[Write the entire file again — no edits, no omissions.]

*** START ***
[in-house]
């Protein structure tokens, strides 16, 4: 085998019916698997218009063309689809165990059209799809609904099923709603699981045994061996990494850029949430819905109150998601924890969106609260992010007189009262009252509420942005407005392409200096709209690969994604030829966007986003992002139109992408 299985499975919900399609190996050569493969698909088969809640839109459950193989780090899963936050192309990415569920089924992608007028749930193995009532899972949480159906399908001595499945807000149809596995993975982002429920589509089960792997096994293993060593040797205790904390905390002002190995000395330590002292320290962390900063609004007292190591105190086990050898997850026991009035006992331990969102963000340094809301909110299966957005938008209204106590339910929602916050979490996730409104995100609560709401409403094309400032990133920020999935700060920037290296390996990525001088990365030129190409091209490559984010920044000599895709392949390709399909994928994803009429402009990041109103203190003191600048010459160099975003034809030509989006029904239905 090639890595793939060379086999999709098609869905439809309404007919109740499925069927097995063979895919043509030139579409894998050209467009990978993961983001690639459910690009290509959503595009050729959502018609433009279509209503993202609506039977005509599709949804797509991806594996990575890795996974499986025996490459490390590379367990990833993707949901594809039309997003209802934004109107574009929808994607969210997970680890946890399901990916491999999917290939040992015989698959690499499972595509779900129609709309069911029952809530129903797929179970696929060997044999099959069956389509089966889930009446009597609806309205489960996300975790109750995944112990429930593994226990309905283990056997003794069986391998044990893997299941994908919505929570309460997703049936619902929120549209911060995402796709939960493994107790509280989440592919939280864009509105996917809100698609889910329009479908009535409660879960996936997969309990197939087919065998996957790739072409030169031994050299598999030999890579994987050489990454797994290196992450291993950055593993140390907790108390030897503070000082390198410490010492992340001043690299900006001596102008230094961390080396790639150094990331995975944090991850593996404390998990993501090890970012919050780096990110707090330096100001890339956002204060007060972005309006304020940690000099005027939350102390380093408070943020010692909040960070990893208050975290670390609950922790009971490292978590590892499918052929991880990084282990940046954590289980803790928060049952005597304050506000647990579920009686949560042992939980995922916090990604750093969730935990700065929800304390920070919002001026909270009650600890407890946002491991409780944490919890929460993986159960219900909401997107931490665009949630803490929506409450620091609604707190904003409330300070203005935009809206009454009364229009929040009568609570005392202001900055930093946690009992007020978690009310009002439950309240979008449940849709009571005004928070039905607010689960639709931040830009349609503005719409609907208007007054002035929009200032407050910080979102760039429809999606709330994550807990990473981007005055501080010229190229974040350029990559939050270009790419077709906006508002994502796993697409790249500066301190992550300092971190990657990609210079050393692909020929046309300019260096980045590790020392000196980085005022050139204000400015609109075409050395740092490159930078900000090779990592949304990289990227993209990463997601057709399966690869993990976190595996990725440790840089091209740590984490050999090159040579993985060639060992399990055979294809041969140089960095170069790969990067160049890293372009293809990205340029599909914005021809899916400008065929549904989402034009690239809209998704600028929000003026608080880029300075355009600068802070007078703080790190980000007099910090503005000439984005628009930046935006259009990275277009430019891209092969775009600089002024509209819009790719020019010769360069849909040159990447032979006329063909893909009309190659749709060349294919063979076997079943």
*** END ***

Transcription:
[in-house]
């Protein structure tokens, strides 16, 4: 085998019916698997218009063309689809165990059209799809609904099923709603699981045994061996990494850029949430819905109150998601924890969106609260992010007189009262009252509420942005407005392409200096709209690969994604030829966007986003992002139109992408 299985499975919900399609190996050569493969698909088969809640839109459950193989780090899963936050192309990415569920089924992608007028749930193995009532899972949480159906399908001595499945807000149809596995993975982002429920589509089960792997096994293993060593040797205790904390905390002002190995000395330590002292320290962390900063609004007292190591105190086990050898997850026991009035006992331990969102963000340094809301909110299966957005938008209204106590339910929602916050979490996730409104995100609560709401409403094309400032990133920020999935700060920037290296390996990525001088990365030129190409091209490559984010920044000599895709392949390709399909994928994803009429402009990041109103203190003191600048010459160099975003034809030509989006029904239905 090639890595793939060379086999999709098609869905439809309404007919109740499925069927097995063979895919043509030139579409894998050209467009990978993961983001690639459910690009290509959503595009050729959502018609433009279509209503993202609506039977005509599709949804797509991806594996990575890795996974499986025996490459490390590379367990990833993707949901594809039309997003209802934004109107574009929808994607969210997970680890946890399901990916491999999917290939040992015989698959690499499972595509779900129609709309069911029952809530129903797929179970696929060997044999099959069956389509089966889930009446009597609806309205489960996300975790109750995944112990429930593994226990309905283990056997003794069986391998044990893997299941994908919505929570309460997703049936619902929120549209911060995402796709939960493994107790509280989440592919939280864009509105996917809100698609889910329009479908009535409660879960996936997969309990197939087919065998996957790739072409030169031994050299598999030999890579994987050489990454797994290196992450291993950055593993140390907790108390030897503070000082390198410490010492992340001043690299900006001596102008230094961390080396790639150094990331995975944090991850593996404390998990993501090890970012919050780096990110707090330096100001890339956002204060007060972005309006304020940690000099005027939350102390380093408070943020010692909040960070990893208050975290670390609950922790009971490292978590590892499918052929991880990084282990940046954590289980803790928060049952005597304050506000647990579920009686949560042992939980995922916090990604750093969730935990700065929800304390920070919002001026909270009650600890407890946002491991409780944490919890929460993986159960219900909401997107931490665009949630803490929506409450620091609604707190904003409330300070203005935009809206009454009364229009929040009568609570005392202001900055930093946690009992007020978690009310009002439950309240979008449940849709009571005004928070039905607010689960639709931040830009349609503005719409609907208007007054002035929009200032407050910080979102760039429809999606709330994550807990990473981007005055501080010229190229974040350029990559939050270009790419077709906006508002994502796993697409790249500066301190992550300092971190990657990609210079050393692909020929046309300019260096980045590790020392000196980085005022050139204000400015609109075409050395740092490159930078900000090779990592949304990289990227993209990463997601057709399966690869993990976190595996990725440790840089091209740590984490050999090159040579993985060639060992399990055979294809041969140089960095170069790969990067160049890293372009293809990205340029599909914005021809899916400008065929549904989402034009690239809209998704600028929000003026608080880029300075355009600068802070007078703080790190980000007099910090503005000439984005628009930046935006259009990275277009430019891209092969775009600089002024509209819009790719020019010769360069849909040159990447032979006329063909893909009309190659749709060349294919063979076997079943």